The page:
The Appeal

Do Cancer Drugs Work Safely for People with Obesity? Maybe

At a time when nearly half of the U.S. population is living with obesity, this should be an easy question to answer. Obesity clearly causes some forms of cancer and as the prevalence of obesity is rising, patterns of cancer prevalence are shifting, too. So, yes, we should be able to say with great confidence that cancer drugs will work safely for people living with obesity. But we can’t. Because there are issues that need attention.

Widely Different Effects of Obesity on Cancer Drugs

Scientists from the University of North Carolina and the U.S. Food and Drug Administration explain these issues with a new paper in the Journal of Clinical Pharmacology. The bottom line is pretty straightforward. The information on safe and effective doses of cancer drugs in people with obesity is inadequate.

Roughly 40% of people with obesity receive inadequate doses for an optimal clinical outcome. Because obesity can affect the kinetics and dynamics of different cancer drugs in “widely different” ways, they say better studies are necessary to ensure that people with obesity will receive safe and effective anticancer therapy doses.

Drug Interactions

Drug interactions can add to the problem. For instance, fungal infection can be a significant complication of cancer therapy. One of the drugs commonly used to treat these infections is posaconazole (Noxafil). But this drug interacts in potentially dangerous ways with some anticancer drugs and it lingers longer in the body of a person with obesity. So unless an oncologist accounts for this when resuming cancer therapy, a patient with obesity and cancer can be at risk for a serious or even life-threatening drug interaction.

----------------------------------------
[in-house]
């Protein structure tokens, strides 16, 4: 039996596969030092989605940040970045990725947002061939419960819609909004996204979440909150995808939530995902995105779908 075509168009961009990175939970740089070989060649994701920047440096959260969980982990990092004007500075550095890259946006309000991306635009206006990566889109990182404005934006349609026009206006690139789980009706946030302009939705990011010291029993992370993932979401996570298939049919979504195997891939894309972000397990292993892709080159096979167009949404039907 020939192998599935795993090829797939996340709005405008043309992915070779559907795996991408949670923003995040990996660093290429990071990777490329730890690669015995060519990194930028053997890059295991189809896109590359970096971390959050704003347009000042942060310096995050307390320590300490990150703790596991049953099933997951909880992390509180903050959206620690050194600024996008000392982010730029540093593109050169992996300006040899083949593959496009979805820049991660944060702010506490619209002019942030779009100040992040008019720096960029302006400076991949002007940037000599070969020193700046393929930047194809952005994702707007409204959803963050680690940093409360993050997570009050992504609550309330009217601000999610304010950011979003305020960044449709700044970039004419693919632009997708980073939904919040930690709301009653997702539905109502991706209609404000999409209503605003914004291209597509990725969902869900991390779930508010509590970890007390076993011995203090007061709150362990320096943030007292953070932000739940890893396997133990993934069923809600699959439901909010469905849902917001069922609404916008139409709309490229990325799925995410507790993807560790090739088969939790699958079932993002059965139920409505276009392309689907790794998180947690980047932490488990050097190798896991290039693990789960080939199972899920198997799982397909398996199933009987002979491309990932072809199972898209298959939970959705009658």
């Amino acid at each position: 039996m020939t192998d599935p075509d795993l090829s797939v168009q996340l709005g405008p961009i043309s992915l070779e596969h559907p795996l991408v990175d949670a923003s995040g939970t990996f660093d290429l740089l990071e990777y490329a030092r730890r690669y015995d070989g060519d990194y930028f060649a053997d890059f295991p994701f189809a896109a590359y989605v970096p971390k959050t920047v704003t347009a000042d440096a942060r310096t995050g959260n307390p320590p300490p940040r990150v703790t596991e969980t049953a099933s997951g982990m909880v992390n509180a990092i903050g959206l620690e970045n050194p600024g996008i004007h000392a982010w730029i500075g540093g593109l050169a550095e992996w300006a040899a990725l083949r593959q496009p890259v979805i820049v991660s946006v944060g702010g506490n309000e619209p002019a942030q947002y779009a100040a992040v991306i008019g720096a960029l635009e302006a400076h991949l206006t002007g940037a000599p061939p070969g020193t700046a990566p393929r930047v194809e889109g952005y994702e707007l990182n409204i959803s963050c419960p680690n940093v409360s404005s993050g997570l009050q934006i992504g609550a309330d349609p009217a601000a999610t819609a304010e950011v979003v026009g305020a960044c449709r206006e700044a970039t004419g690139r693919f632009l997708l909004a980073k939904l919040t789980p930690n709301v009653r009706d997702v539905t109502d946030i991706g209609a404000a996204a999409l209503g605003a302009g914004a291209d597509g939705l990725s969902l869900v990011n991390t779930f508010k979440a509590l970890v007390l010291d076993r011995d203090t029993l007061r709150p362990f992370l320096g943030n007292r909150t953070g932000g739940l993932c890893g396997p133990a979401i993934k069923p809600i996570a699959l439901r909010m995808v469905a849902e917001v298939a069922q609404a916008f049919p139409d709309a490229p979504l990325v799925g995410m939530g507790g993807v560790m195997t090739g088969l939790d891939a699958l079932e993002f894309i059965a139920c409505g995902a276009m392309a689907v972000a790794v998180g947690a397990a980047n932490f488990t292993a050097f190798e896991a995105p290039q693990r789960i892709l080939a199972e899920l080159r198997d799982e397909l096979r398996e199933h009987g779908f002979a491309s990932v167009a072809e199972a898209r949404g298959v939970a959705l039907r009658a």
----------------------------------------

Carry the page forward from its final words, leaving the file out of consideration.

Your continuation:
This problem is made worse because labeling for posaconazole offers inadequate information on dosing and half-life in people with obesity. Companies who make this drug are failing in their duty to warn about a potentially life-threatening issue.

A Failure to Protect People with Obesity

This is a missed opportunity – a failure to protect the health and safety of people with obesity. Where the information already exists to guide better, safer dosing for drugs used in cancer, FDA and pharmaceutical companies should move immediately to include it.

For new drugs, FDA should set a higher bar for precision medicine in cancer care for people living with obesity.

Click here for the new publication in the Journal of Clinical Pharmacology and here for perspective on how assessments of drug safety and effectiveness keep failing people with obesity. For more on the issue with posaconazole, click here.

The Appeal, painting attributed to Titian, Giorgione, and Sebastiano del Piombo / Wikimedia Commons

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November 18, 2023